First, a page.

Telstra is celebrating the approaching end of its NBN customer migration.
While announcing strong first-half 2022 financial results, the telco said the cost of migrating customers (and their associated fixed lines) to the NBN fell by $190 million, and that cost will fall again in the second half with fewer customers left to migrate.
The carrier reported total revenue decline of 4.4 percent to $10.5 billion, with profit down 34 percent year-on-year to $743 billion.
Part of the revenue decline also related to the NBN, as CEO Andrew Penn said.
“Our reported total income includes declines of around $450 million in one off NBN receipts and $200m in NBN commercial works”, Penn said.
iTnews asked Penn about two other key aspects of NBN Co’s relationships with its retail customers: the current ACCC review of NBN Co’s special access undertaking (SAU); and NBN Co’s proposal to change its CVC price structure.
Penn wouldn’t discuss financial impacts, but gave a strong indication that Telstra won’t be rushed in any SAU negotiations, calling them a "once-in-20-year" opportunity.
“The ACCC is going through a process of reviewing the NBN pricing structure - there have not yet been any changes that have been communicated to us," Penn said.
“Like all RSPs, we’re keen to see the results of the review. It’s a once-in-20-year opportunity to get the structure right.
"We want a framework that’s going to work for everyone - NBN Co, retailers and customers - and we’re keen to see how that plays out.”
On CVC charges, Penn said there’s a disconnect between wholesale and retail services.
“The retail industry doesn’t price services on the basis of how much people use,” he said, pointing out that excess broadband data charges are largely a thing of the past.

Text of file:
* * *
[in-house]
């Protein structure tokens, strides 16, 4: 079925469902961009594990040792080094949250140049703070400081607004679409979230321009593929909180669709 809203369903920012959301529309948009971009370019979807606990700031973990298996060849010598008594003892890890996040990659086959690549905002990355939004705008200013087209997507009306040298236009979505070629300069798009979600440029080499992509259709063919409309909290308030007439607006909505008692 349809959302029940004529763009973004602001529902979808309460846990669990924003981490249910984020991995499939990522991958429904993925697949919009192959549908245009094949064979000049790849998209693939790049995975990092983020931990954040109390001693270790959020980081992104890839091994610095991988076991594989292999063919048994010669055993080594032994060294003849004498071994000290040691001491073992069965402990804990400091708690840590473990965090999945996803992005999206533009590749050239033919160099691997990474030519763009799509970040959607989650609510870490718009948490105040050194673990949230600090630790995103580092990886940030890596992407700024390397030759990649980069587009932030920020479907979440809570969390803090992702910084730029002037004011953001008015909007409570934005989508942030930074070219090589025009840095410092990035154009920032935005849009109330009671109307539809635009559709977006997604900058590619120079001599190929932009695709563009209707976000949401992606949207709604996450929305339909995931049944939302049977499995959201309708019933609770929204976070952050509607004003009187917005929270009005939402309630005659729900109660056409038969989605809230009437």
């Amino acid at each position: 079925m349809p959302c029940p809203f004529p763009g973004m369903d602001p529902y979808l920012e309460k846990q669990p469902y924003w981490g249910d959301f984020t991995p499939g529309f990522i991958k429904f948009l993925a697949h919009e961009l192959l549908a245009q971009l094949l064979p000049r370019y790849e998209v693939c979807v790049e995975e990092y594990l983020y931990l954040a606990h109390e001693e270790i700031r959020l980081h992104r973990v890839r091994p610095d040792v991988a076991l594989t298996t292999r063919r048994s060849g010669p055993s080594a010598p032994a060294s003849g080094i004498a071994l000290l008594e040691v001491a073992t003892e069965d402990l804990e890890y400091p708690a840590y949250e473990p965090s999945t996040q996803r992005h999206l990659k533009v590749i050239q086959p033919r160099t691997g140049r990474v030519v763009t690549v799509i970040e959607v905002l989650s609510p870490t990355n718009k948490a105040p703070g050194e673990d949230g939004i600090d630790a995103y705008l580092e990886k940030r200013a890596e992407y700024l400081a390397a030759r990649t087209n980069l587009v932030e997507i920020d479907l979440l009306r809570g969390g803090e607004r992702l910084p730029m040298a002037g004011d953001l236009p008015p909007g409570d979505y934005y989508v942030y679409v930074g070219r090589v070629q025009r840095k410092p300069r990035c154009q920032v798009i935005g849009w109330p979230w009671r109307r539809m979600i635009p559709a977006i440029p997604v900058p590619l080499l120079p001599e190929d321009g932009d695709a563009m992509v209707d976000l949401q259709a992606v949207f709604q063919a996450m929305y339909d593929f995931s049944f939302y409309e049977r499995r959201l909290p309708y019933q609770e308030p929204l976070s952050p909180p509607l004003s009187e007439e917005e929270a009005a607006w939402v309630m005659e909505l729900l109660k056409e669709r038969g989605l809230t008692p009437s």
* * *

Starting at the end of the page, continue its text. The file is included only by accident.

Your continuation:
However, today’s CVC structure means retailer’s bills are dependent on customer data consumption.
“The wholesale price and the retail price are out of sync, and that’s a problem we hope to see resolved,” Penn said.
In that, he echoed Aussie Broadband’s managing director Phillip Britt, who earlier this month called for a CVC-free 50 Mbps wholesale NBN service.
Today, Penn said just nine percent of Telstra’s customers are on a 100Mbps service, which the carrier wants to grow in the future, putting a premium on its ability to cut CVC costs.
The carrier said while its long-lasting digitisation efforts had been delayed in this half year, it is still reaping financial and customer service payoffs from the program.
Penn declined to say exactly how much digitisation had cost Telstra, telling iTnews only that the program was part of $3 billion in initiatives “across access and digitisation” first announced in 2016, so “between $1.5 and $3 billion” has been spent on digitisation.
In the consumer and small business space, Penn said, half of sales interactions happen digitally, and “almost three quarters of all service interactions with consumer and small business customers are now digital”.
Digital interactions are also growing in its enterprise business, to more than one-third of all service interactions.
This has caused a huge drop in call centre interactions, with Penn saying that calls to consumer and small business call centres are down by 70 percent.
That will allow Telstra to move all call centres in that division onshore by the end of the financial year.
Carrier eyeing LEOsat opportunities
Penn also told iTnews that Telstra is interested in how LEOsats might fit into its future plans.
“You will hear more from us,” he said. “Satellites and LEOsats have a number of interesting use cases.”
During the earnings call, he pointed out that Telstra has just signed a deal with Viasat that will see the carrier deploy fibre to support the company’s planned launch of a 3 Tbps satellite, as well as handling other on-the-ground infrastructure.
Telstra will also provide connectivity to deliver Viasat data to Asia.
Other use cases include internet of things applications, particularly in regional and rural areas.
Digitally-enabled farm equipment is a handy example, because as Penn pointed out, “not every paddock has connectivity.”
Broadband backhaul where fibre isn’t available, and emergency services, are two other satellite applications Telstra has its eye on.